Can Common Colds Protect People From COVID-19?

Previous coronavirus infected patients had significantly lower odds of being admitted to the intensive care unit
young boy in bed sick with a cold

Being previously infected with the coronaviruses that cause the “common cold” may decrease the severity of SARS-CoV-2 infections, according to researchers at Boston Medical Center and Boston University School of Medicine.

This new study published on September 30, 2020, also demonstrates that the immunity built up from previous non-SARS-CoV-2 coronavirus infections does not prevent individuals from getting COVID-19. 

Published in the Journal of Clinical Investigation, the findings provide important insight into the immune response against SARS-CoV-2, which could have significant implications on COVID-19 vaccine development.

While the SARS-CoV-2 coronavirus is a relatively new pathogen, there are many other types of coronaviruses that are endemic in humans and can cause the “common cold” and pneumonia. These coronaviruses share some genetic sequences with SARS-CoV-2, and the immune responses from these coronaviruses can cross-react against SARS-CoV-2.

People around the world commonly get infected with human coronaviruses 229E, NL63, OC43, and HKU1 state the US Centers for Disease Control and Prevention (CDC).

In this study, the researchers looked at electronic medical record data from individuals who had a respiratory panel test (CRP-PCR) result between May 2015 and March 11, 2020. The CRP-PCR detects diverse respiratory pathogens including the endemic “common cold” coronaviruses. 

They also examined data from individuals who were tested for SARS-CoV-2 between March and June 2020. 

After adjusting for age, gender, body mass index, and diabetes mellitus diagnosis, COVID-19 hospitalized patients who had a previous positive CRP-PCR test result for a coronavirus had significantly lower odds of being admitted to the intensive care unit (ICU), and lower trending odds of requiring mechanical ventilation during COVID. 

The probability of survival was also significantly higher in COVID-19 hospitalized patients with a previous positive test result for a “common cold” coronavirus. However, a previous positive test result for a coronavirus did not prevent someone from getting infected with SARS-CoV-2. 

“Our results show that people with evidence of a previous infection from a “common cold” coronavirus have less severe COVID-19 symptoms,” said Manish Sagar, MD, an infectious diseases physician and researcher at Boston Medical Center, associate professor of medicine and microbiology at Boston University School of Medicine and the study’s co-corresponding author, in a related press statement.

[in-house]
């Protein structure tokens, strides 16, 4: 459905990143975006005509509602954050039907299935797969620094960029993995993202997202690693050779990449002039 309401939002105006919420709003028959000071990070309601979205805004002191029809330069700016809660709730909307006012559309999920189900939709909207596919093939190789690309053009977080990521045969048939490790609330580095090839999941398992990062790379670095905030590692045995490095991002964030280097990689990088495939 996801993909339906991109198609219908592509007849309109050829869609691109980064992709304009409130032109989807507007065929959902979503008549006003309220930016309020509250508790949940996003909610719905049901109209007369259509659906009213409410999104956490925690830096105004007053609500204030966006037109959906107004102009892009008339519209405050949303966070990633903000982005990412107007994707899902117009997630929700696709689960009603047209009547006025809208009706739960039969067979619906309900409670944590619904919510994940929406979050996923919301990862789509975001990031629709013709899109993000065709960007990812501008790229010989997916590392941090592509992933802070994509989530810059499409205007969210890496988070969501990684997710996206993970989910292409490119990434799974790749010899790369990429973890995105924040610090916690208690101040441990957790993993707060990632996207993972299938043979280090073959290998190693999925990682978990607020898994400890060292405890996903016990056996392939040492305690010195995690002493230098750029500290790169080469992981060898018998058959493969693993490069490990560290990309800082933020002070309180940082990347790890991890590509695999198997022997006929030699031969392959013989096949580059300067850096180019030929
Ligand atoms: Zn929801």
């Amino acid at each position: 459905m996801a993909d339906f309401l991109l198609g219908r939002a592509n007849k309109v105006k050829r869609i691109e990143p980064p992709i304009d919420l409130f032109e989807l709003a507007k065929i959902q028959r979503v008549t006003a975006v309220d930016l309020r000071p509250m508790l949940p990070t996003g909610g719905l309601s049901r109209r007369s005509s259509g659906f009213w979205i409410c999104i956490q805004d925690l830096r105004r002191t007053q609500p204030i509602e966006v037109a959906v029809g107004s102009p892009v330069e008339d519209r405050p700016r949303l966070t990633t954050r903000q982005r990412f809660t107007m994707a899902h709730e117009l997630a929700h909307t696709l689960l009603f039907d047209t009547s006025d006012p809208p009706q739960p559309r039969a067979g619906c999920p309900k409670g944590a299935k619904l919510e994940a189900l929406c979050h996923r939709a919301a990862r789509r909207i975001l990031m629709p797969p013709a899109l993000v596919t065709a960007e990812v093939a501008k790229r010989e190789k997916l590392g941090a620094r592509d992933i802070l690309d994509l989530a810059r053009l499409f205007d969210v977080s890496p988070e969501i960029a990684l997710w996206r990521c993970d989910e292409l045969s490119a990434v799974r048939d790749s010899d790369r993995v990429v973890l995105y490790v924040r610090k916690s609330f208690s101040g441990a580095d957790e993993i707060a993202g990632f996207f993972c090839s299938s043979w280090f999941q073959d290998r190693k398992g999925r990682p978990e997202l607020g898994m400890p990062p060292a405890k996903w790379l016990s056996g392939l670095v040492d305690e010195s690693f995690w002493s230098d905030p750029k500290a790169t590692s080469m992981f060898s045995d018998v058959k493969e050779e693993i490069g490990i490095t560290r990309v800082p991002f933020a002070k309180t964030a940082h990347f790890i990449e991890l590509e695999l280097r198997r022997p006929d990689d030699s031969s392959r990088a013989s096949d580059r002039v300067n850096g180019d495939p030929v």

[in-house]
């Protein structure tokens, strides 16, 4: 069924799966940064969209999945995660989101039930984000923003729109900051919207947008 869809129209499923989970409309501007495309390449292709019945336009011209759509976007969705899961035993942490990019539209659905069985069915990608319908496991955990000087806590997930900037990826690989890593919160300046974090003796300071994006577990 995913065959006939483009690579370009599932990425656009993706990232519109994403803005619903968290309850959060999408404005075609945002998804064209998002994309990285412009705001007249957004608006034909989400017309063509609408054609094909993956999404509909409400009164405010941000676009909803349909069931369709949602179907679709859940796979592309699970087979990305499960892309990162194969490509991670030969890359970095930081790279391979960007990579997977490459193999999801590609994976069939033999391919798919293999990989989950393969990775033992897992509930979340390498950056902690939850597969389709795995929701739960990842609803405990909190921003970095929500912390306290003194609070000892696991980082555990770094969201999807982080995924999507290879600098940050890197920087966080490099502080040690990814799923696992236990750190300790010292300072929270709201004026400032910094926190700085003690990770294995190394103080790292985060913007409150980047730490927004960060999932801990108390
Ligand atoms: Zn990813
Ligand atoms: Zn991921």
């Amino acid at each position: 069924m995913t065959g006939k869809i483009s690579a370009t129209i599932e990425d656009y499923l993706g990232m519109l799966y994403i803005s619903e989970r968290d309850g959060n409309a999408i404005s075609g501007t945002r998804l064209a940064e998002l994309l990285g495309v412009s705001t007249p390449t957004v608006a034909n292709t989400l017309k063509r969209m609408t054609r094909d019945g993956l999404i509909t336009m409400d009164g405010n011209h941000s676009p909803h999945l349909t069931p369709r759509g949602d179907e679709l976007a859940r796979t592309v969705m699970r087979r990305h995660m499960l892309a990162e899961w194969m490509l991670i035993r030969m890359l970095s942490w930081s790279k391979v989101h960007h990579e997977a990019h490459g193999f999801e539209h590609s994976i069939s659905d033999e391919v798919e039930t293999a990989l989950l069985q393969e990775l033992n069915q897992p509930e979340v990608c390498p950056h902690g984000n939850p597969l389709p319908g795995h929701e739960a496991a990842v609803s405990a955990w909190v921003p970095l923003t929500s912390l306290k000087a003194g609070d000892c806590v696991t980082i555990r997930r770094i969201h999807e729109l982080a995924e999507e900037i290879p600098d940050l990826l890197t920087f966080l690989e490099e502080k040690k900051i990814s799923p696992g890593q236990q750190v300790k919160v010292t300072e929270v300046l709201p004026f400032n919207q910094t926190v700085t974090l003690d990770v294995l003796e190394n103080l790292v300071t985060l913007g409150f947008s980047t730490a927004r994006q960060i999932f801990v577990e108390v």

Another interesting finding from this study, the authors note, is that immunity may prevent COVID-19 in ways that are different from preventing infection by SARS-CoV-2. 

This is demonstrated by the fact that the patient groups had similar likelihoods of infection but differing likelihoods of ending up in the ICU or dying.

“People are routinely infected with coronaviruses that are different from SARS-CoV-2, and these study results could help identify patients at lower and greater risk of developing complications after being infected with SARS-CoV-2,” added Joseph Mizgerd, ScD, professor of medicine, microbiology, and biochemistry at Boston University School of Medicine who is the study’s co-corresponding author.

There is a growing body of research looking into specific ways that the SARS-CoV-2 virus impacts different populations, including why some people are infected and are asymptomatic, as well as what increases one’s mortality as a result of infection.

The CDC last updated its list of ‘people at high risk for COVID-19 on October 6, 2020.

“We hope that this study can be the springboard for identifying the types of immune responses for not necessarily preventing SARS-CoV-2 infection, but rather limiting the damage from COVID-19.”

This study was supported in part by grants from the National Institutes of Health (R35 HL-135756 to JPM, K24 AI-145661 to MS, 5T32 AI-052074-13 to PS, and R01 GM-122876 to LFW). Sagar’s work is also facilitated by the Providence/Boston Center for AIDS Research.

Boston Medical Center (BMC) is a private, not-for-profit, 514-bed, academic medical center that is the primary teaching affiliate of Boston University School of Medicine.

CoronavirusToday publishes research-based COVID-19 pandemic news.